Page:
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The Lasting Pain of Surviving a School Shooting

Last week, after seventeen people were killed in a school shooting in Parkland, Florida, Missy Dodds received several text messages from her former students—simple messages, expressing love and support on a difficult day. Dodds, who is forty-three, survived a school shooting in her classroom, in 2005. At the time, she was a teacher at Red Lake Senior High School, on the Red Lake Indian Reservation, in northern Minnesota.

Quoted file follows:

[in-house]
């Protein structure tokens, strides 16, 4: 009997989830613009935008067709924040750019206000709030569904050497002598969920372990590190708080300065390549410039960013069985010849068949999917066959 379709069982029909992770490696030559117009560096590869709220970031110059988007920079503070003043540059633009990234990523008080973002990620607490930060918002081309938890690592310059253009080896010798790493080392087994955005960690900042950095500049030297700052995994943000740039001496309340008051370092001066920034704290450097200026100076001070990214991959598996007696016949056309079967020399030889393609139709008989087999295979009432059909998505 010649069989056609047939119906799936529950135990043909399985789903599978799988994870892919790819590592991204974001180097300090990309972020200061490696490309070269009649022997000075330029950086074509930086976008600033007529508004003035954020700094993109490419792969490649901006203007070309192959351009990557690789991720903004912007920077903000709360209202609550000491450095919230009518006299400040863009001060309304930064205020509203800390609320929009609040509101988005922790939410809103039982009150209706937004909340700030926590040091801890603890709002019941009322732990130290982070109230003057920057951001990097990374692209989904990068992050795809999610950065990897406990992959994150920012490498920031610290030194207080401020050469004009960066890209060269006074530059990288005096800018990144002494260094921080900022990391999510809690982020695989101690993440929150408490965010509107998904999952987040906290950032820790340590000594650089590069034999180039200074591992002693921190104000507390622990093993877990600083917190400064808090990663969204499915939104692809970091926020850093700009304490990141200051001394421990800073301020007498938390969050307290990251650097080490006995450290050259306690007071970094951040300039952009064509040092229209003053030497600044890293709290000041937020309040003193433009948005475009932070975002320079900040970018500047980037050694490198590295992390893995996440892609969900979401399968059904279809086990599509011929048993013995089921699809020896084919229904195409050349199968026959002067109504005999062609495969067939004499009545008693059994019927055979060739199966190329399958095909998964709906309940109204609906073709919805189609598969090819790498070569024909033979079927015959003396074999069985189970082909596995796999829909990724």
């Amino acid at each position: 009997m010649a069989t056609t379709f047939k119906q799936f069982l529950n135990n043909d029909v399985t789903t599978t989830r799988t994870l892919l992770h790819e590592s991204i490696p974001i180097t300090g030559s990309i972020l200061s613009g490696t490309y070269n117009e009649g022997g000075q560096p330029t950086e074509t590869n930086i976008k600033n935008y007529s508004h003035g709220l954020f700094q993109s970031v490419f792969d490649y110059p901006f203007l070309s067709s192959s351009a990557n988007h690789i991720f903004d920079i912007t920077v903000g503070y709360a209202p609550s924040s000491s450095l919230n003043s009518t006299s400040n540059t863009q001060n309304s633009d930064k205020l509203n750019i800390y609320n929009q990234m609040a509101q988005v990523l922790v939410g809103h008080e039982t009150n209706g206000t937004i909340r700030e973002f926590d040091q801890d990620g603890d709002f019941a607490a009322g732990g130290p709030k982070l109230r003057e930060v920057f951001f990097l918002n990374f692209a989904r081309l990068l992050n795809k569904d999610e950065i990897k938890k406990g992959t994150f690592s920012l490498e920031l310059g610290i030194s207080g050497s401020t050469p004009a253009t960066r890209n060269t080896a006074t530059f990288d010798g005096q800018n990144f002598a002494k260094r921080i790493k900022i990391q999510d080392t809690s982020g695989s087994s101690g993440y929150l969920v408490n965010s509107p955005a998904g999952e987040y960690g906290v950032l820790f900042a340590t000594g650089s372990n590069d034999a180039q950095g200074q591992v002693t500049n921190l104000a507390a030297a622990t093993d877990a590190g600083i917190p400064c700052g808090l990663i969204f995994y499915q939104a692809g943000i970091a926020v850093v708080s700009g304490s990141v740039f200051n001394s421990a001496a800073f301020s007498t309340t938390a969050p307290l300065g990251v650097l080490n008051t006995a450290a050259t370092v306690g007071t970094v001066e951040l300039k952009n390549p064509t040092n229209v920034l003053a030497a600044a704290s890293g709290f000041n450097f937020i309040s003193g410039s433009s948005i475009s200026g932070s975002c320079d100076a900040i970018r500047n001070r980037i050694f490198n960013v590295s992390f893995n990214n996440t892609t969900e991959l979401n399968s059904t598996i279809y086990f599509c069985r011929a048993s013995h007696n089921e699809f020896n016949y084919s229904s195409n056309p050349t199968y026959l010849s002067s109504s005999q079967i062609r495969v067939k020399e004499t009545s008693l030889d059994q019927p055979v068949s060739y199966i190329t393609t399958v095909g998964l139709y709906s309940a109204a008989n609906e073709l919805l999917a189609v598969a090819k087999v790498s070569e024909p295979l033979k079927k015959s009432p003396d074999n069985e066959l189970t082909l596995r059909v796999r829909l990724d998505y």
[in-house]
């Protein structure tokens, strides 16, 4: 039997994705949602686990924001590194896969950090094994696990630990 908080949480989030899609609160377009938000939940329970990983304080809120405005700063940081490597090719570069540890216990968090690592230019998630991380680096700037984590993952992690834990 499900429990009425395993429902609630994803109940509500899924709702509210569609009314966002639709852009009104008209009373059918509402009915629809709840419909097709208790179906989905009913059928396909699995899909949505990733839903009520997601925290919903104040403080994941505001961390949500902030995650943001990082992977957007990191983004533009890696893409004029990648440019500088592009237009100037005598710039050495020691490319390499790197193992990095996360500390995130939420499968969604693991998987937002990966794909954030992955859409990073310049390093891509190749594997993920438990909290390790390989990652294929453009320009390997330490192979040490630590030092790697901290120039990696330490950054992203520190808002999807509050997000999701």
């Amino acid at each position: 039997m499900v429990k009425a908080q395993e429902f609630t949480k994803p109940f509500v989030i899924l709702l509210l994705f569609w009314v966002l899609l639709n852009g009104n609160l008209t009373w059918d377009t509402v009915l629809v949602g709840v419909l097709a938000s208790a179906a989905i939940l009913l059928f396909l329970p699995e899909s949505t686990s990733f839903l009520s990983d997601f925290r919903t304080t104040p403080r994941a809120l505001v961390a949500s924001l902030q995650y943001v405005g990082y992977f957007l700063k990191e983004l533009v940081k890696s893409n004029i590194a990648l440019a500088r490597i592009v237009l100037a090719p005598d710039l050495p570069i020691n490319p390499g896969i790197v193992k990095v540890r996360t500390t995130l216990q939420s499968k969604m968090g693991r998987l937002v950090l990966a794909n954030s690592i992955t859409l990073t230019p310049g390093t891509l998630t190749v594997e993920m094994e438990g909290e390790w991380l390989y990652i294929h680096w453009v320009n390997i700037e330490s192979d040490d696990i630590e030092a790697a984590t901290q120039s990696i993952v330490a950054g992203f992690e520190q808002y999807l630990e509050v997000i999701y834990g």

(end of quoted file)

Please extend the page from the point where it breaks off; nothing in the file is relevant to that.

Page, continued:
“I taught mostly ninth-grade math, and I loved every second of it,” Dodds said earlier this week. She grew up in Arkansas, in a family of teachers; after earning her math degree, she started teaching in southeastern Arkansas, before moving to Minnesota, where she immediately took to her new neighbors. “I felt like I was back home,” she said. She was in her third year at Red Lake when one of her former students, a sixteen-year-old boy named Jeff Weise, shot and killed his grandfather and his grandfather’s girlfriend, at their home. He then drove to the school with two pistols and a shotgun and a bulletproof vest that he took from his grandfather, a tribal police officer. At the school, he killed five students, a teacher, and a security guard. After briefly exchanging gunfire with police, he killed himself.


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